If your CXO buys Cloud based solutions without IT involvement, is it Shadow IT?

by Vivek on March 11, 2016


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By Arun Gupta, Managing Partner & Director, Ingenium Advisory

At a marketing conference, the CMO was childishly wide-eyed seeing technology options on display which he was unaware of. His IT team had been talking about some of the solutions and benefits that could be created for the enterprise, but he had not focused on them leaving it to his team. Now having seen possibilities, he wanted to get the tools and technology into his fold as soon as possible. So he asked the vendor to deep dive with his team to ascertain how quickly they could adopt the solutions.

After the song and dance, demo and reference checks, he was convinced that the solution is exactly what he needed. It was superior to the current laborious manual process followed, which always ended up just a little late in comparison to required timeline. IT had been chasing him for a long time, but he did not understand technology; so he had deflected the discussion to his team, who were always looking at the operational aspects of the solutions rather than the big picture that needed to be defined.

The CIO and the IT team gave up the chase since it appeared to be a futile exercise; other parts of the enterprise were happy to collaborate and implement new-age solutions and appreciated their contributions. Thus, when the CMO saw the solutions on display at the conference, he was overawed and wanted to make up lost time as soon as possible. The vendor convinced him that he did not need support from IT as the solution was cloudbased and required no infrastructure except an internet connection.

Weeks later, the solution was procured and deployed quickly; it was easy enough to use, did not require training, worked on their laptops and most smartphones, allowed analytics that the business wanted, and was quite affordable with a monthly subscription he could fund from his budget. Integration to existing data sources was not considered since his team had almost all the data in spreadsheets that they used to conduct analysis and created customer engagement models; the CMO believed he had a good deal.

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Months later, he presented outcomes from his new baby in the Management Committee Meeting to a round of applause, which he beamingly accepted. The success story continued for a while as the marketing team leveraged the solution which provided better outcomes than the earlier manual way of working. The dream run would have continued except that they reached a plateau and to leverage new functionality now required help from IT to integrate with existing data sources to move to the next level.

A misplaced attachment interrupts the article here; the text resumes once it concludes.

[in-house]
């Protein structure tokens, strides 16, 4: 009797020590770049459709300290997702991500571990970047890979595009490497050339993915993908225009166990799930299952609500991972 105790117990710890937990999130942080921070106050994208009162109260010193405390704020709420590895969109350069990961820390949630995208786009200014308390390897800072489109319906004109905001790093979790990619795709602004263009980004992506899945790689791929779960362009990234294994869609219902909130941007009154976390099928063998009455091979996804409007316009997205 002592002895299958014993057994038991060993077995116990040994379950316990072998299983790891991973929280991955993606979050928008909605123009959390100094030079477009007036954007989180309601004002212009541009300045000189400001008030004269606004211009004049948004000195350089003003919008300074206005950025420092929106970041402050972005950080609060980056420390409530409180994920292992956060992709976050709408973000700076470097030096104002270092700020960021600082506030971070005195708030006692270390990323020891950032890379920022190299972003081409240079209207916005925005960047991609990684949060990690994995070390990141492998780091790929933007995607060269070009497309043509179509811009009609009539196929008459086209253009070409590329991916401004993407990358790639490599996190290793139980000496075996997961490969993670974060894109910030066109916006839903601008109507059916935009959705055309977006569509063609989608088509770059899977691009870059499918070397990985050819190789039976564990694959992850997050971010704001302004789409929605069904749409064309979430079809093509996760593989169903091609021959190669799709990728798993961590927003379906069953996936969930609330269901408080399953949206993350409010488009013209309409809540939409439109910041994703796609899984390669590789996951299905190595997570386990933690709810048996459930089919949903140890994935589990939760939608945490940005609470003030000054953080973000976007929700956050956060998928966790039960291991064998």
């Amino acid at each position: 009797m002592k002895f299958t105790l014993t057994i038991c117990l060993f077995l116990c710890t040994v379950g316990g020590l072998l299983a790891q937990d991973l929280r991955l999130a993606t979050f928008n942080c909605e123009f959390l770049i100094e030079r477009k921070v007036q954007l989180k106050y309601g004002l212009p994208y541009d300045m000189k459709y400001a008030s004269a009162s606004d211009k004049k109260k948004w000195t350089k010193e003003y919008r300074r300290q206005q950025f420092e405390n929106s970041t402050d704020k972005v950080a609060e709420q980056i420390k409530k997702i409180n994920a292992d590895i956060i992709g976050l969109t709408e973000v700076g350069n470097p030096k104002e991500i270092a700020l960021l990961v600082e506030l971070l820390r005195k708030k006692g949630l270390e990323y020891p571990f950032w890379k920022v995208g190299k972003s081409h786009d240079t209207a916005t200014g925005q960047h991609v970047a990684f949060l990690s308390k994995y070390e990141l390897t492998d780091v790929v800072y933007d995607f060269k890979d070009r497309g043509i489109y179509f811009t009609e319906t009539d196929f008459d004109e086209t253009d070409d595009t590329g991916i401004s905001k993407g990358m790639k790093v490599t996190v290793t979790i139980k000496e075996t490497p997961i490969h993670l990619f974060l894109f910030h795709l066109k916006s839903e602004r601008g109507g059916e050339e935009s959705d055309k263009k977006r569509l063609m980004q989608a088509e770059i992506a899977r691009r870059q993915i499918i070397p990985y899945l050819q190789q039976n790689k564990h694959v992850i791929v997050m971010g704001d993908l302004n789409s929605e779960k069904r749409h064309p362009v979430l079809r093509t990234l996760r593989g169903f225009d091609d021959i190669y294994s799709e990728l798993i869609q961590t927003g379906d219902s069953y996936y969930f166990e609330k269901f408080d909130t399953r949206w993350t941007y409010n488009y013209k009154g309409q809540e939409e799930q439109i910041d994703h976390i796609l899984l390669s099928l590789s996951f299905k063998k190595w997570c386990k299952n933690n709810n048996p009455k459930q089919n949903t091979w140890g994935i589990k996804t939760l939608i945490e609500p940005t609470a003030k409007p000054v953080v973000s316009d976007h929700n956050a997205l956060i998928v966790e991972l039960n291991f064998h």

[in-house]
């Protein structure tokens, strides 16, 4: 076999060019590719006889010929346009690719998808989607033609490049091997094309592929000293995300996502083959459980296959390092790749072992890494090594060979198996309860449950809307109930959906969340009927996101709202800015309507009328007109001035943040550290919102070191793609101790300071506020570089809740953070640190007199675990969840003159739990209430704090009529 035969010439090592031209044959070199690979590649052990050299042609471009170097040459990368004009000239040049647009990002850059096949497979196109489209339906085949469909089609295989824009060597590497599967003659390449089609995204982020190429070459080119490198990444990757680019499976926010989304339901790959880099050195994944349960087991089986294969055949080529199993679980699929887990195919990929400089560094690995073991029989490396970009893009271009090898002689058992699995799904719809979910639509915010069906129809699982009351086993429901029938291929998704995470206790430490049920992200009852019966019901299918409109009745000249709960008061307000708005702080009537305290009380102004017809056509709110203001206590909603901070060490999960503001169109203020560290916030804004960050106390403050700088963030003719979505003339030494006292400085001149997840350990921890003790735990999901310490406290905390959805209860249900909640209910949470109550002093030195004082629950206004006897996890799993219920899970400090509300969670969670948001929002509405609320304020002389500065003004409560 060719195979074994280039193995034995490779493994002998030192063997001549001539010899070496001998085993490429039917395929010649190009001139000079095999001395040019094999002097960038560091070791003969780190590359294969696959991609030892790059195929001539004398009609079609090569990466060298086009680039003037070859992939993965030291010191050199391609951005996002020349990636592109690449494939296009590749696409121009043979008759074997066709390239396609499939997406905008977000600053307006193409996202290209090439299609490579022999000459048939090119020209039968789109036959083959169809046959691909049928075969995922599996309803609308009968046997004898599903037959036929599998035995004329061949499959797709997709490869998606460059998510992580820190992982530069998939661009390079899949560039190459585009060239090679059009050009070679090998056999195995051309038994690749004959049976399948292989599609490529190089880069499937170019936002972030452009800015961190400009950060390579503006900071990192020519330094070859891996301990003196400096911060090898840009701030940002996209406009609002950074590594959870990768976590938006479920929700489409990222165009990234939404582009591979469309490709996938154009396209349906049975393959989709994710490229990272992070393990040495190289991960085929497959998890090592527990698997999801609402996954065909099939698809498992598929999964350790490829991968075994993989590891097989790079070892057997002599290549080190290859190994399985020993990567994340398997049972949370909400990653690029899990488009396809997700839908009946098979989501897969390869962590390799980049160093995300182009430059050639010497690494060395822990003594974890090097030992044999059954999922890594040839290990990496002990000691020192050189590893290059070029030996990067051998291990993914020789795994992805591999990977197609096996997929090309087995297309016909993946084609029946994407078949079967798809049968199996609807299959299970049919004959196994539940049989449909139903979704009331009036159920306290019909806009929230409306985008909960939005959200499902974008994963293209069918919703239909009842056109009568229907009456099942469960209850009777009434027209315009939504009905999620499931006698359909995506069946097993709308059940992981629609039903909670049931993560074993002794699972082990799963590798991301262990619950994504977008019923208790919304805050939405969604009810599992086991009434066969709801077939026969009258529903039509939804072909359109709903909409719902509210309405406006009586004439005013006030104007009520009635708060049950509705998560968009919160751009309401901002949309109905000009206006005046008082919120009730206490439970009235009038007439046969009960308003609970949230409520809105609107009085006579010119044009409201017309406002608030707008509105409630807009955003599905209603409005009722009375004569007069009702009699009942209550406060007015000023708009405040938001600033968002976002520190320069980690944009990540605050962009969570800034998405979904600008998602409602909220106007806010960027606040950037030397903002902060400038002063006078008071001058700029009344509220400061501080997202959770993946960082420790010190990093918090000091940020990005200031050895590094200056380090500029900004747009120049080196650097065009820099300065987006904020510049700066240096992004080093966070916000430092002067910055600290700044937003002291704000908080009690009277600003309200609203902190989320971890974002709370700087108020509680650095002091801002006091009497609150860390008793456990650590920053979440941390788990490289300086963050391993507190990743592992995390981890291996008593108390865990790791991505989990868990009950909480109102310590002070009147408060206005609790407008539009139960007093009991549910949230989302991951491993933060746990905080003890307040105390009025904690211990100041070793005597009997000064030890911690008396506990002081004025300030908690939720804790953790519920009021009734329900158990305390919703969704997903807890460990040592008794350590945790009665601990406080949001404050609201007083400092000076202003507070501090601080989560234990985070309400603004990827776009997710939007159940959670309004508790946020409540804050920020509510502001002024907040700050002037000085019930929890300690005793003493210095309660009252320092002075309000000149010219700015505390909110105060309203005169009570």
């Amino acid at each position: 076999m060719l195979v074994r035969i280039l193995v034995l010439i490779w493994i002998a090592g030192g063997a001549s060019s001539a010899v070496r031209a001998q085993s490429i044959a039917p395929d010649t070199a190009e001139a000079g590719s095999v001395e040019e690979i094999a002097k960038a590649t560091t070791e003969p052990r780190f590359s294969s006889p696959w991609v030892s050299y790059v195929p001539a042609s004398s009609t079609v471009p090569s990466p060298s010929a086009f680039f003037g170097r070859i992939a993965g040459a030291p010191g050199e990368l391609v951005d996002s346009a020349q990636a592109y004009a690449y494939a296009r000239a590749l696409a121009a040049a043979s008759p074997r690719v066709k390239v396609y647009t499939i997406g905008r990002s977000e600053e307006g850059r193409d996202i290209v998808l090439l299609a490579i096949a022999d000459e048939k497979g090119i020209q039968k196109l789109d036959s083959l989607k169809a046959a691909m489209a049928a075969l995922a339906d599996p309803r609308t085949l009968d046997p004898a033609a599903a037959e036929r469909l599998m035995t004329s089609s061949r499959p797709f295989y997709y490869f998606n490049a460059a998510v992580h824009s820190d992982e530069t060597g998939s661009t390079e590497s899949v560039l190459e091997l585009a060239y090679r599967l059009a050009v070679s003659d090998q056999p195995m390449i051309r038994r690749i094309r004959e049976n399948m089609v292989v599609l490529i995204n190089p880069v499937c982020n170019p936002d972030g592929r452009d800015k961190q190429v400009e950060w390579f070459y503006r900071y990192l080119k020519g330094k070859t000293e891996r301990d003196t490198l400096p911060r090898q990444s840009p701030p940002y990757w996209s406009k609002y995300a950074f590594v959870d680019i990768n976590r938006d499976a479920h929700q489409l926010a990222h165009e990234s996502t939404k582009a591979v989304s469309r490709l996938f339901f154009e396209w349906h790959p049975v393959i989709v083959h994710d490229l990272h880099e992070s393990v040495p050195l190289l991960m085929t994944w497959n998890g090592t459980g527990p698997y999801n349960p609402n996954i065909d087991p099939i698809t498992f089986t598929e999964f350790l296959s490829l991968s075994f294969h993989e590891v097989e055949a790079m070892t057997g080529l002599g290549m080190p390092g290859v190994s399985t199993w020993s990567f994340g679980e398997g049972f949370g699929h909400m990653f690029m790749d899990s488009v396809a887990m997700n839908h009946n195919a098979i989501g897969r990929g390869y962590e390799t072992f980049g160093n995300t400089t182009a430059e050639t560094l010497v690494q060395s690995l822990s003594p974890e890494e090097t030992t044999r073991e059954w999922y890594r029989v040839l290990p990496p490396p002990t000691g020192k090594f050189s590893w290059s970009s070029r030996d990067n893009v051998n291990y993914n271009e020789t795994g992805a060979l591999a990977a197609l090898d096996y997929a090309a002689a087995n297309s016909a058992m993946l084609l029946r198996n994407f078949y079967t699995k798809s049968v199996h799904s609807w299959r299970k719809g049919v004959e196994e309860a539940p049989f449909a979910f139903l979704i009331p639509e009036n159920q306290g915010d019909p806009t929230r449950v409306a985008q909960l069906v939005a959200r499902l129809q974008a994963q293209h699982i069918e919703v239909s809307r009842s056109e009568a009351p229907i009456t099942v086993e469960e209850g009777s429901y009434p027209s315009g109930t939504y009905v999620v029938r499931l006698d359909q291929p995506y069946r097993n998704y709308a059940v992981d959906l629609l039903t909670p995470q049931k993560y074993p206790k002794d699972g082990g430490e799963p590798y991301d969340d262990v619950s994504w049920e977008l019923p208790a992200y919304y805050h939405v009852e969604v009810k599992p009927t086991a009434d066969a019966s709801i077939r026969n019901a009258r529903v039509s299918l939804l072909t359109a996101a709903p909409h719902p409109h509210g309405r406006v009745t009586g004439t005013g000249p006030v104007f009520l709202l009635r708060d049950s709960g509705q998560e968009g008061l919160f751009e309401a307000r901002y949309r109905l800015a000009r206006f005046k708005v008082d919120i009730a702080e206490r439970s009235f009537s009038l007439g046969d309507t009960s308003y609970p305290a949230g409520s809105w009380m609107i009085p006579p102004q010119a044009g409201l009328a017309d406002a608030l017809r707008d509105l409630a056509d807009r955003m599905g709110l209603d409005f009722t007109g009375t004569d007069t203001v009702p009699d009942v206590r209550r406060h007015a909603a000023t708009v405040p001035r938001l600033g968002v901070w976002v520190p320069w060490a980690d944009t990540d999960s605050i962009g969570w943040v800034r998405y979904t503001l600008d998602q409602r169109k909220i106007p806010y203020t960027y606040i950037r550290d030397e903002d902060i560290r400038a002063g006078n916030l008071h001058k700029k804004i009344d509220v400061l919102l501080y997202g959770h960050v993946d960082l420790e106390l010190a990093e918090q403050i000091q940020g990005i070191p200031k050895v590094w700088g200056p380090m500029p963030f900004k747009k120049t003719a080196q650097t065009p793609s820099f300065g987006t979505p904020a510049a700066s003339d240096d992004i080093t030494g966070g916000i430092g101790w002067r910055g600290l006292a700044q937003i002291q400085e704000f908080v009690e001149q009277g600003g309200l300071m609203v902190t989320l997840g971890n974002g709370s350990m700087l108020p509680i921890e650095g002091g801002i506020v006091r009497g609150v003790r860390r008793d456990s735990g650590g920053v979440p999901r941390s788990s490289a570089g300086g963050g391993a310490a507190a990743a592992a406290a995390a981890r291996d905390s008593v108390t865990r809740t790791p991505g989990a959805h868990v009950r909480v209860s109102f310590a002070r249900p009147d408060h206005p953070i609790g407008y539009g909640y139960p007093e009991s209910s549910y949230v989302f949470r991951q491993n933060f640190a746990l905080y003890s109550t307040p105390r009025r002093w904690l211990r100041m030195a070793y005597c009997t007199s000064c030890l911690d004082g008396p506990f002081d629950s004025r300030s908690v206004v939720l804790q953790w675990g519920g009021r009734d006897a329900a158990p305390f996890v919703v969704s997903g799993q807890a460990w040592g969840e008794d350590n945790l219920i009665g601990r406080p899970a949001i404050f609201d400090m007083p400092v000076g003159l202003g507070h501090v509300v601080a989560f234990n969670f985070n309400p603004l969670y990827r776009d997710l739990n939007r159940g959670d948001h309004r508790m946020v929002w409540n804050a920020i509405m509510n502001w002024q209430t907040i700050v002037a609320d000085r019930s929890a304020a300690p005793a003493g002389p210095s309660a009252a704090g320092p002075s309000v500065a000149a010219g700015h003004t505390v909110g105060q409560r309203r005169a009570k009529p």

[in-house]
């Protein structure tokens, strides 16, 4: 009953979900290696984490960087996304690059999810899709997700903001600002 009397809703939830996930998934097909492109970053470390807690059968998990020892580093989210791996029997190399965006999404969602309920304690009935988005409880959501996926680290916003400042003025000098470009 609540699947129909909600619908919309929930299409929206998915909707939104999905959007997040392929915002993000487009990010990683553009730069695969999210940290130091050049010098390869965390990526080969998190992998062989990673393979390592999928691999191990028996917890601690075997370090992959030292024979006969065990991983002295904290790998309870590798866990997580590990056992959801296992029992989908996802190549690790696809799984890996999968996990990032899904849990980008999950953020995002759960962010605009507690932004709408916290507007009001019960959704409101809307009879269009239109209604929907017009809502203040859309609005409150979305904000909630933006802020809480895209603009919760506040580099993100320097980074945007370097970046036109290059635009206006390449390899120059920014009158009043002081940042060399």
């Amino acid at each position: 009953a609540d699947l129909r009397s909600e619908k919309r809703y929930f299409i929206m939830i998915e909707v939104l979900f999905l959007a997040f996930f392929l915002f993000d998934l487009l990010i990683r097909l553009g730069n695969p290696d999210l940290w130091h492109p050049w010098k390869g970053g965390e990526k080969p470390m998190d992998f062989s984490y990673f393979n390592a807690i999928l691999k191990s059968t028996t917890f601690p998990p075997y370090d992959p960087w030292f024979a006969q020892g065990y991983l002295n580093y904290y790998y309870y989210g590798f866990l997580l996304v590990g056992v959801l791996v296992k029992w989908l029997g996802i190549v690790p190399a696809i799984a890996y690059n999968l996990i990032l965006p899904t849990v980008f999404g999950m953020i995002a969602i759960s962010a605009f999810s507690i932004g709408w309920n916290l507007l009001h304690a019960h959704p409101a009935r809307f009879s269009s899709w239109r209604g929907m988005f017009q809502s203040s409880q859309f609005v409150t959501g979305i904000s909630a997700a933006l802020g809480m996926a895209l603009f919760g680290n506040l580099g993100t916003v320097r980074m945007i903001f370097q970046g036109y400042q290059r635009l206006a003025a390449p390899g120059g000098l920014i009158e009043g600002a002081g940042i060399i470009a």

Success creates arrogance that can be the undoing not just for the individual but also for the team. Emboldened by success of his earlier indiscretion, he hired resources to address the requirement. Unfortunately, to get what he needed, there was no way to circumvent IT and thus he approached the CIO, who feigned surprise and looked adequately stunned at the request. The IT vendor had apprised him of the purportedly illicit relationship which the CIO did not confront since it was running of its own steam.

The CIO did not throw tantrums; neither did he chastise the CMO — his demeanor and approach to the request had the CMO confused on whether the request would be reported to the CEO or discussed in the Management Committee meeting or the CIO will now ask for his pound of flesh or he would just acquiesce to the request. The CMO did know that if he did not get the required data feed, the fairytale would come to a horrific end which would also mean opening the proverbial can of creepy crawlies.

With benevolence the CIO asked for an all-hands meeting with Marketing in which he explained the impact of the CMO’s request. There was a need to understand the elements required, security of data in motion and at rest, ability to maintain the interface while ensuring that exceptions are addressed, and finally data quality. In the manual world, the Marketing team had increasingly spent time managing some of these issues. The CMO realized the complexity and sensing no animosity with relief agreed to work together.

Cloud-based models will entice CXOs to explore uncharted territories as they have low entry barriers and easy pickings to validate use cases. I believe that CIOs should proactively offer assistance to such forays rather than blocking them considering business ownership increases chances of sustained adoption. Conventional mindset would paint this as Shadow IT or a threat to the supremacy of the CIO; I see this as an extended arm of IT which can create win-win propositions for business, IT, and vendors.

This article originally appeared in Arun Gupta’s blog at CIO Inverted and is reproduced with permission from the author.


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